Pr0Ph3Cy By Numb3rs – Four: The Question of Generations, Another Hint

Series Navigation
[ Part One: Important Warning ] [ Part Two: Asking The First Questions ] [ Part Three: First Examined Hadiths ] [ Part Four: The Question of Generations, Another Hint ]

Addendum – Can Jesus, the Mahdi and the dajjal surpass or even match The Avengers?
Manipulation of Prophecy The Future and YOU
[Part 1: Past Ummahs and Our Delusions – Part 2:Contrasting Present and Past – Part 3:The Trap and Background Music – Part 4:Miracles in the Seemingly un-Miraculous – Part 5:Conclusion, Crux and Solution]

Peace be upon those who seek peace. Thank you for and welcome back. When we last left you, we first considered the important question of the length of a generation given the complexities of the intermixing of young and old within the same chronological stage and the fact established that the stages we consider cannot overlap and have to represent a definite value. After allowing you time to consider different scenarios, we have posted, in episode four of this series, two variants of a hadith that answers the very question we have been considering.

We should note first that we are dealing with communities such as clans, tribes, and nations. Our purpose was to arrive at a divinely mandated time-scale by which to count the ages of human communities. Each such community, a People in the proper sense, will always possess individual exceptions to a given rule. But we are ruling out exceptional thinking and are not concerned with the fact that many die in infancy, while others still survive to become octogenarians. Here, we examine broad generalities, from which the general rule is derived and to which it applies.

Whatever genealogical period we consider, it must include the time for one generation to be born, grow into maturity, and at the very least sire children if nor raise them. Your first answer may perhaps have been: 20 years. However, a 20-year time-frame does not allow the begetting of a full new generation. All you would have after 20 years would be a statistically small number of individuals of the new generation. Not enough for replacement of the previous generation. And that is not a full generation, let alone a community.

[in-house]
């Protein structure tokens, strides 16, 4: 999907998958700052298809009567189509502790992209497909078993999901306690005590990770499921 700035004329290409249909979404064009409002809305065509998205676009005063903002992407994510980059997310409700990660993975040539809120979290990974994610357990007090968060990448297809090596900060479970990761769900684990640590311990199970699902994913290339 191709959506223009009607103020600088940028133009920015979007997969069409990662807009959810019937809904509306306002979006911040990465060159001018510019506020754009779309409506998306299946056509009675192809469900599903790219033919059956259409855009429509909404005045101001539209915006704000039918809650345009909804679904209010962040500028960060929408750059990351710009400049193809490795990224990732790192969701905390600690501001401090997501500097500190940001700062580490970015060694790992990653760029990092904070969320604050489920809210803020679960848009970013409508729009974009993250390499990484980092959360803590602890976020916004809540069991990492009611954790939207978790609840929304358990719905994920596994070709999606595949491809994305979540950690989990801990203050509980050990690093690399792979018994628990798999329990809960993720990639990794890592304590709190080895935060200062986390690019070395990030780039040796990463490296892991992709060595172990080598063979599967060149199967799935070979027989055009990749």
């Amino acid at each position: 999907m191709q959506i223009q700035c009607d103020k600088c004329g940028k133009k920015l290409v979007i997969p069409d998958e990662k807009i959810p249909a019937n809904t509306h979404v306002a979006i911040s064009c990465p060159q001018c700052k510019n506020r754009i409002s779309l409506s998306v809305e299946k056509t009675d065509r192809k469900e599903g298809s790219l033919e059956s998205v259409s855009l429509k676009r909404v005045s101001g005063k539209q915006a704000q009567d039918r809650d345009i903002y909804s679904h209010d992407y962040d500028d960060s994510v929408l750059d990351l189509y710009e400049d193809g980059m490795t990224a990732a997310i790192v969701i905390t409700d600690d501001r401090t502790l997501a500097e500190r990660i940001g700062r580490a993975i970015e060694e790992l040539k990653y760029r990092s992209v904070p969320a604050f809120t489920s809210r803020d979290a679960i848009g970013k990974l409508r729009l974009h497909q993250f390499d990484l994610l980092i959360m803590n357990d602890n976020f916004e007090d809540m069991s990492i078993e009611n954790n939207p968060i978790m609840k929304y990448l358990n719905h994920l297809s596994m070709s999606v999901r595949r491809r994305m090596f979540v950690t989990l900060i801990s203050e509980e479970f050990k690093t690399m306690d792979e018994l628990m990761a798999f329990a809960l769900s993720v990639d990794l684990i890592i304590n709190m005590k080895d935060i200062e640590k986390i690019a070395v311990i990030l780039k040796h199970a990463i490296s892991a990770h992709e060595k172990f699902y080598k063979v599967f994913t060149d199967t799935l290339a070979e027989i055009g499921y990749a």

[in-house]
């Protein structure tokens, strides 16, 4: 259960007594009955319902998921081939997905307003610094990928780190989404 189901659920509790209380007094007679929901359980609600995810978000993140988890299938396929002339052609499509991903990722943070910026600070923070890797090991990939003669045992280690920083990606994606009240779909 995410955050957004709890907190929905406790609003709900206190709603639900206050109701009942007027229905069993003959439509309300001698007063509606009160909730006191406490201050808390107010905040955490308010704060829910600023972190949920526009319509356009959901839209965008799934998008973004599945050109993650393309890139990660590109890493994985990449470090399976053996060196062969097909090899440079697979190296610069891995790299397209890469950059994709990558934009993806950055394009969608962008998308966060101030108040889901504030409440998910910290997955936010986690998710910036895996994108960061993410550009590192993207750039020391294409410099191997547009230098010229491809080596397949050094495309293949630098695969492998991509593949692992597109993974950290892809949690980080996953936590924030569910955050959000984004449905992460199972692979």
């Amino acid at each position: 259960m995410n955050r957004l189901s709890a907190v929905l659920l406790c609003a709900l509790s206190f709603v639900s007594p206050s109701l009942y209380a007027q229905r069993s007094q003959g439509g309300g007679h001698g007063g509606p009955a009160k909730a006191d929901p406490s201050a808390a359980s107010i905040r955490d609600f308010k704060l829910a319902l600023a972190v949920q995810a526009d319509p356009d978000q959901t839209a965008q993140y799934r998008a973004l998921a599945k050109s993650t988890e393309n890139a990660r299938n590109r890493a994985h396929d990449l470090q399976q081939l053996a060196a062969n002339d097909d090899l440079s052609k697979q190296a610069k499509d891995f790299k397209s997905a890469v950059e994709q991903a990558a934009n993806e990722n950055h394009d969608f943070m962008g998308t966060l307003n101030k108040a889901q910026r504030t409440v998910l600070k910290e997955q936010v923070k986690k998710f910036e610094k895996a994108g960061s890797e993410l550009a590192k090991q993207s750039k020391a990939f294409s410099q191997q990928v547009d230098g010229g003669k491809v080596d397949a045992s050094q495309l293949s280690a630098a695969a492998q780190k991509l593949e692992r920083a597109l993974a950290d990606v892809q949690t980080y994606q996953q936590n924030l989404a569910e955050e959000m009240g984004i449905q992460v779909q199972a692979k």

Therefore, from a purely numerical perspective, we would need at around 30 years to simply replace the numbers of the old generation.

Most analysis and arguments about this issue stop at the numerical stage. However, the Islamic reasoning adds a crucial dimension to this: A community is more than the sum if the genes of its members. To generate a new generation from an old one, the memes must also be transmitted. And this can only be done through upbringing and education which occur from the years of infancy to the age of post-pubescence. This argument clearly lengthens our generation into the late thirties all the way to 40.

Granted, our analysis here is a qualitative one. However, the outline and premises of a a fully quantitative proof should be well-understood by now.

Accountability is a concept of central concern. In Islam this concept is called Takleef, literally the word pertains to the duties one bears. There is a definite age upon which a person becomes accountable for their actions and liable for the duties of adulthood, such a person is a Mukallaf. Such a one is legally and morally fully responsible and accountable for all of their conscious and sane actions. This does not occur until puberty and adolescence, which typically begins from roughly 13 to 16 years of age. From this perspective ending a generation at age 20 is not enough time.

When does the accountability of a previous generation end? The obvious answer to this is at Death. You may raise the objection that Death tends to happen, on average, at different times for different communities. For example, in ancient times among some barbarian nations, life expectancy may only have been in the 30′s to mid 40’s, due both to rigors of life, as well as the lack of hygiene and medicine found among the civilized, best illustrated in the millennial golden age of Islam from the seventh century to the seventeenth. In more civilized early communities, life expectancies may have ranged from 50’s to even the 70’s. In a few modern communities, life expectancy could range even into the 80’s.

Weigh this, and examine the two previously posted hadiths. More will be presented soon, by Allah’s leave.

[ Part One: Important Warning ] [ Part Two: Asking The First Questions ] [ Part Three: First Examined Hadiths ] [ Part Four: The Question of Generations, Another Hint ]

  1. aswrb


    You need to update the blog more frequently. The issues you are discussing are far too important for me not to request from you, more input into to the project. I Unfortunately, i am lost in terms of these issues, and without your input haven’t been able to achieve much in way of research etc. May Allah give you the tawfeeq to carry on this work and contribute more knowledge, regularly.

    Was salam.


    1. Wa alaikum salam wa rahmatullahi wa barakatuhu.
      Brother we understand your frustration. May Allah grant you tawfiq also in your research and make us all among those calling to his way.

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